In some cases, like with restaurants, you’ll have more creative freedom because they won’t need to review and approve images as you shoot.

8. Where are we shooting?

Where you will be shooting will factor into your expenses. It will include studio rental fees or travel fees.

9. Who is preparing the food or drinks?

Knowing who is preparing the food and/or drinks is really important and will be noted in the estimate.

If the client is expecting you to prepare and shoot the food, factor this extra time and expertise into your creative fee, because you would be doing the job of two people.

If you’re shooting a more extensive shot list, you will want to have a food stylist on set with you.

If you’re shooting at a restaurant or with a new business owner, the chef typically prepares the food. But, be mindful about plating, because not all chefs know that plating for the camera is different than plating for a customer. They usually do a pretty good job, but you might need to play the role of food stylist from time to time.

10. Do you have special props, backdrops & surfaces for the shoot?

This will get determined when you know more about the creative direction, but most clients won’t have special props and surfaces to work with. Sourcing these things isn’t an easy task, so getting the help from a prop stylist might be worth adding to the estimate.

For restaurant shoots, you might be able to use what they have in their restaurant, but it’s also fun to discuss surface and plate variety with them too. They’ll appreciate the creative consideration.

11. How soon do you need the images?

Not all clients realize there are more work hours after the photo shoot. You’ll have to edit, finalize and organize all of the best images, which takes additional time. Asking how quickly the client needs the images will help you plan for the post-production and editing time that you’ll need. I usually bundle post-production time into my creative fee.

For larger productions, you may want a digital tech on set with you to help manage and organize the images as you go, because sometimes the client will want to leave the shoot with the images in hand.

12. Do you have a retoucher?

I always edit and finalize the images before sending them to my clients, however this is not the same as specialized retouching.

Specialized retouching requests may come in after the images are delivered. If the client already has a retoucher, then you don’t need to worry about this. But, if the client wants you to do specialized retouching after the images have been delivered, it will be important to factor this cost into the estimate as a separate line item expense.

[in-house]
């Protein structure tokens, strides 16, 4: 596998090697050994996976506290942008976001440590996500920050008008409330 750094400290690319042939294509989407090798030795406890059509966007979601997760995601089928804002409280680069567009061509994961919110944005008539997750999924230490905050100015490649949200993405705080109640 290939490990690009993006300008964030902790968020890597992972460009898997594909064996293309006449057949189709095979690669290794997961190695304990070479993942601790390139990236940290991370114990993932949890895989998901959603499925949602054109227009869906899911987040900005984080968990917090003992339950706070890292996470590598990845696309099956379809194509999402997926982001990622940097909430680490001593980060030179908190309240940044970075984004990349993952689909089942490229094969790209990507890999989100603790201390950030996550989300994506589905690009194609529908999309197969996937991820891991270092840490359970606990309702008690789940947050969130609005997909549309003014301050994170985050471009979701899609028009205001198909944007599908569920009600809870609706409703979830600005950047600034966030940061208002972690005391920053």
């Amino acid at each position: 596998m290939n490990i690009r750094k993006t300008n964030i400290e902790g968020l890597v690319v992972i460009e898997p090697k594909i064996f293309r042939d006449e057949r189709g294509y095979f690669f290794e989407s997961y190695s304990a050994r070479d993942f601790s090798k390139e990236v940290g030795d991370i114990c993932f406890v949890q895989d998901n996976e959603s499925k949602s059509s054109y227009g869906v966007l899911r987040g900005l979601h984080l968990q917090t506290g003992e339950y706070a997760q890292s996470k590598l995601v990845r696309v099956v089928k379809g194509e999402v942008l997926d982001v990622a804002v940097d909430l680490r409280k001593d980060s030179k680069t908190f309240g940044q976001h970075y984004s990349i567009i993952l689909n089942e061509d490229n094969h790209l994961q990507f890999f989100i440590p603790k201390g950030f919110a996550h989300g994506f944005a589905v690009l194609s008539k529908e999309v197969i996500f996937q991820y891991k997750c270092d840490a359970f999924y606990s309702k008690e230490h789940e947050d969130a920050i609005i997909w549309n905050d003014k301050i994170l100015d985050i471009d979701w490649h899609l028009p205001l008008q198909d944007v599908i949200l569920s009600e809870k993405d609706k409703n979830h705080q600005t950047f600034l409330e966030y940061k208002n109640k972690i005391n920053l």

13. How do you want the images delivered?

Finalizing and organizing the images for your clients is an important part of the service you provide. What naming conventions do they prefer for the images (TIF’s or JPG’s)? Do they want the images delivered on an external hard drive or sent through a secure online delivery system? Make sure you know what the client prefers to make the image delivery as easy for them as possible.

14. Do you have a budget for photography?

I rarely get a clear response to this question. However, I ask it anyway. If I don’t get an answer, and have enough information to go off of from the previous questions, I will work up a fair estimate for the project and my time and send it along.

If I do get an answer it will help me work up an estimate that is within the client’s budget. It’s very important to know more about the creative direction and shot list before trying to work this out, however.

If a client wants a lot more images than their budget can support, it’s an opportunity to figure out how to negotiate their requests to be more in line with what they can afford.

And, sometimes a client’s budget is simply too low for your creative fee and time. It’s absolutely ok to politely walk away and recommend finding another photographer when this happens.

I hope these questions helped show the importance of getting a lot more information about a project before talking numbers. Having a clear idea of what the client actually wants will help you create a fair estimate for their project and your time.

Summary of Questions to Ask Before a Food Shoot

  1. Tell me about the creative direction for your project.
  2. When do you want to shoot?
  3. What is your desired shot list?
  4. How many images do you want?
  5. How do you want to use the images and for how long?
  6. Can I provide my photography contract or do you have your own photography contract?
  7. Who is approving the images and how are the images being approved?
  8. Where are we shooting?
  9. Who is preparing the food or drinks?
  10. Do you have special props, surfaces or backdrops?
  11. How soon do you need the images?
  12. Who is handling the retouching?
  13. How do you want the images delivered?
  14. Do you have a budget for photography?

Happy Shooting!

This post may contain affiliate links which means if you click or make a purchase through my site, I might make a small commission at no extra cost to you. I only promote products that I actually use and support. 

All images ©Regan Baroni 2020.